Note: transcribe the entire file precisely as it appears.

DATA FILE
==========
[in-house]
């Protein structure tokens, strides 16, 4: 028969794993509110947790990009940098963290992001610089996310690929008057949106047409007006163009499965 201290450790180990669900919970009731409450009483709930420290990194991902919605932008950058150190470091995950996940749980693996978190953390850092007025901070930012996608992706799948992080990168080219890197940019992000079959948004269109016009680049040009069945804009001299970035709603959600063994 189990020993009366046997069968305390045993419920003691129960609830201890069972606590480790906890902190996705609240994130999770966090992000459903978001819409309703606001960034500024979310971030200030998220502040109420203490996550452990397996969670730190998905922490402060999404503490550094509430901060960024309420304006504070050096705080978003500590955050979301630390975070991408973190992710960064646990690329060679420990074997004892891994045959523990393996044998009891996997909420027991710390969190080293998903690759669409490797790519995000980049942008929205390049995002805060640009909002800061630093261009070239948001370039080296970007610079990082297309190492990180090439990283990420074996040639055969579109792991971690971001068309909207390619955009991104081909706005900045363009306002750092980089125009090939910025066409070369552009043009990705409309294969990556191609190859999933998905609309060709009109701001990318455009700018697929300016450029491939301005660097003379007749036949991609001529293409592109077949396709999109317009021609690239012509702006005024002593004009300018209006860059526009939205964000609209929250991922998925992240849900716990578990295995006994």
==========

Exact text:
[in-house]
């Protein structure tokens, strides 16, 4: 028969794993509110947790990009940098963290992001610089996310690929008057949106047409007006163009499965 201290450790180990669900919970009731409450009483709930420290990194991902919605932008950058150190470091995950996940749980693996978190953390850092007025901070930012996608992706799948992080990168080219890197940019992000079959948004269109016009680049040009069945804009001299970035709603959600063994 189990020993009366046997069968305390045993419920003691129960609830201890069972606590480790906890902190996705609240994130999770966090992000459903978001819409309703606001960034500024979310971030200030998220502040109420203490996550452990397996969670730190998905922490402060999404503490550094509430901060960024309420304006504070050096705080978003500590955050979301630390975070991408973190992710960064646990690329060679420990074997004892891994045959523990393996044998009891996997909420027991710390969190080293998903690759669409490797790519995000980049942008929205390049995002805060640009909002800061630093261009070239948001370039080296970007610079990082297309190492990180090439990283990420074996040639055969579109792991971690971001068309909207390619955009991104081909706005900045363009306002750092980089125009090939910025066409070369552009043009990705409309294969990556191609190859999933998905609309060709009109701001990318455009700018697929300016450029491939301005660097003379007749036949991609001529293409592109077949396709999109317009021609690239012509702006005024002593004009300018209006860059526009939205964000609209929250991922998925992240849900716990578990295995006994």